Deepika Mhatre: Smashing The Class Barrier, One Laugh At A Time
Deepika Mhatre is at ease with her new-found fame. “I love being photographed,” says the mother of three who till a few months ago worked as a housemaid. Breaking through the class barrier, she now does stand-up comedy.
Mhatre’s acts are a satire on class inequalities. She talks about “madams” who haggle for a few rupees but buy expensive items at the mall without question; upper-class ladies who berate maids for too much oil in their food that will make them put on weight, but order pizzas and burgers without a second thought. One of her best routines is on how maids are “special”: They have a separate lift, plates and glasses in each home they work at. “The employers don’t mind eating the rotis I make though.”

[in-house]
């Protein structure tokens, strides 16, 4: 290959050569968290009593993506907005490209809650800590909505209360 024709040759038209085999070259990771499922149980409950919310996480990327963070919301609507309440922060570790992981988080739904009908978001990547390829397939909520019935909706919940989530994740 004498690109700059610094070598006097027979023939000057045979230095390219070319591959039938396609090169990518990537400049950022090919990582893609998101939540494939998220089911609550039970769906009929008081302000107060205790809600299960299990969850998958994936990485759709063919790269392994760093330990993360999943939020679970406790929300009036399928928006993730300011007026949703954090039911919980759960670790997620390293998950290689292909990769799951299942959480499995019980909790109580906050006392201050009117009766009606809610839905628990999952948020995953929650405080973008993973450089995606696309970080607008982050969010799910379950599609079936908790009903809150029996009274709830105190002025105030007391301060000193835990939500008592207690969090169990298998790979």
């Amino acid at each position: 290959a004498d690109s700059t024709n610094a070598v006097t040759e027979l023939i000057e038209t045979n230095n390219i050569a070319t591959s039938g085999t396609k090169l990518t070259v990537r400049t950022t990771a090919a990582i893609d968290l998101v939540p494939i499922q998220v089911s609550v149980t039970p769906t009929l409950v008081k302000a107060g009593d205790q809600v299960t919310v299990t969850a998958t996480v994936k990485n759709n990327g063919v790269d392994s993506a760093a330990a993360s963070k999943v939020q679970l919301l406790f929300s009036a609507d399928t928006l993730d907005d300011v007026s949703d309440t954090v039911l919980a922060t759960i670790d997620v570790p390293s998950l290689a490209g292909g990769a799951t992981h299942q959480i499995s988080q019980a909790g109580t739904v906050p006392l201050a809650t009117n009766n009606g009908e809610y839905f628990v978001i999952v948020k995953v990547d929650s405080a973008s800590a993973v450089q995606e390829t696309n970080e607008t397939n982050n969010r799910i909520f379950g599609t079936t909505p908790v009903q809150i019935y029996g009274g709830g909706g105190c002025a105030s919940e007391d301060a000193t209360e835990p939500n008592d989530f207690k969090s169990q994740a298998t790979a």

Her comic timing was discovered at a talent show organised in the housing society where she worked as a cook. A journalist who saw the act put her in touch with well-known comedian Aditi Mittal. Mhatre has featured in Mittal’s ‘Bad Girls’ series that gives a platform to female comics “who are doing unconventional work in unconventional way”.
Most stand-up comedians have their own YouTube channels and use social media to reach wider audiences. “I don’t understand technology,” says Mhatre. She’s hoping her daughters will help her with this.
Has turning a comic changed her life? She no longer works as a domestic help, a job she has had for most of her adult life. But she continues to wake up at 4:30 am and sell imitation jewellery in local trains to support her family. Mhatre is the only breadwinner in her house and comedy doesn’t pay yet. She hopes that changes soon.
(This story was originally published on BloombergQuint)
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